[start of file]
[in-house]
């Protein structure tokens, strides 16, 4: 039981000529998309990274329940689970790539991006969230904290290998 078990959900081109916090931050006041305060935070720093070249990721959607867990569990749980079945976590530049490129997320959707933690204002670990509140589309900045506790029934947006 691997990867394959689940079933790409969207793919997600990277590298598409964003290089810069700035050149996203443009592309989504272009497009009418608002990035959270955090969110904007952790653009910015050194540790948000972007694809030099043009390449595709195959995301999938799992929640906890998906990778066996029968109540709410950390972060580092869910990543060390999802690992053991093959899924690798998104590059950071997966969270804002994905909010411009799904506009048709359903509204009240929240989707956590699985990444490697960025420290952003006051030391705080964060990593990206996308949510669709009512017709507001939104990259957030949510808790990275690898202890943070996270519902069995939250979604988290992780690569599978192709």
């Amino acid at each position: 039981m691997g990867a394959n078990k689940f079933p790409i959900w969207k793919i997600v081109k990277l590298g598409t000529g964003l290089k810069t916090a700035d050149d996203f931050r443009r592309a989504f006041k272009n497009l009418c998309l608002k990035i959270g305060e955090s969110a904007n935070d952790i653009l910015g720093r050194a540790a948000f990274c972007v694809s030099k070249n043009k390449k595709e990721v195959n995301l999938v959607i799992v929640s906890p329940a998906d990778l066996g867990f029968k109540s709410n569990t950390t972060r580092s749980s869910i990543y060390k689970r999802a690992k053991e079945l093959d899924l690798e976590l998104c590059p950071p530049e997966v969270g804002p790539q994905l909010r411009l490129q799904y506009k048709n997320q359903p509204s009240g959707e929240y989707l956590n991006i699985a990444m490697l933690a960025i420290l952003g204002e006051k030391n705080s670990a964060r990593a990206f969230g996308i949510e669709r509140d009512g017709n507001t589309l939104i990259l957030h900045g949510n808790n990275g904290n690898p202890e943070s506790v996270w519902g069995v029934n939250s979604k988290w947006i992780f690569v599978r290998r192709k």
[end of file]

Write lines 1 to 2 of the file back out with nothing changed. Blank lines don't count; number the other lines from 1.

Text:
[in-house]
């Protein structure tokens, strides 16, 4: 039981000529998309990274329940689970790539991006969230904290290998 078990959900081109916090931050006041305060935070720093070249990721959607867990569990749980079945976590530049490129997320959707933690204002670990509140589309900045506790029934947006 691997990867394959689940079933790409969207793919997600990277590298598409964003290089810069700035050149996203443009592309989504272009497009009418608002990035959270955090969110904007952790653009910015050194540790948000972007694809030099043009390449595709195959995301999938799992929640906890998906990778066996029968109540709410950390972060580092869910990543060390999802690992053991093959899924690798998104590059950071997966969270804002994905909010411009799904506009048709359903509204009240929240989707956590699985990444490697960025420290952003006051030391705080964060990593990206996308949510669709009512017709507001939104990259957030949510808790990275690898202890943070996270519902069995939250979604988290992780690569599978192709």